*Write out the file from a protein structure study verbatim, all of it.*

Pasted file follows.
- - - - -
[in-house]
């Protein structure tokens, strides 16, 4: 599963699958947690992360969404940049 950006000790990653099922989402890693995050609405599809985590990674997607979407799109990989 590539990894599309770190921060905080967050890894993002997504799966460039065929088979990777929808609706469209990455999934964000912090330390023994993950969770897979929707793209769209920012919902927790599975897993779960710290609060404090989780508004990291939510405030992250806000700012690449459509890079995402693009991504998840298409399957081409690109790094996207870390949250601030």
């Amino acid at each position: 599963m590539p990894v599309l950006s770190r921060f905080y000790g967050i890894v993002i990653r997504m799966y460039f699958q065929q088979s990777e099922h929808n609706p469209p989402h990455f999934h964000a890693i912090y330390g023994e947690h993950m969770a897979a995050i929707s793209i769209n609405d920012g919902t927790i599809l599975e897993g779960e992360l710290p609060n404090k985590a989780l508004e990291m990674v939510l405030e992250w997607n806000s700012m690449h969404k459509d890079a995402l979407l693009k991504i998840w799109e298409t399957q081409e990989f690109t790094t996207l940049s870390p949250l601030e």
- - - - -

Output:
[in-house]
């Protein structure tokens, strides 16, 4: 599963699958947690992360969404940049 950006000790990653099922989402890693995050609405599809985590990674997607979407799109990989 590539990894599309770190921060905080967050890894993002997504799966460039065929088979990777929808609706469209990455999934964000912090330390023994993950969770897979929707793209769209920012919902927790599975897993779960710290609060404090989780508004990291939510405030992250806000700012690449459509890079995402693009991504998840298409399957081409690109790094996207870390949250601030």
């Amino acid at each position: 599963m590539p990894v599309l950006s770190r921060f905080y000790g967050i890894v993002i990653r997504m799966y460039f699958q065929q088979s990777e099922h929808n609706p469209p989402h990455f999934h964000a890693i912090y330390g023994e947690h993950m969770a897979a995050i929707s793209i769209n609405d920012g919902t927790i599809l599975e897993g779960e992360l710290p609060n404090k985590a989780l508004e990291m990674v939510l405030e992250w997607n806000s700012m690449h969404k459509d890079a995402l979407l693009k991504i998840w799109e298409t399957q081409e990989f690109t790094t996207l940049s870390p949250l601030e």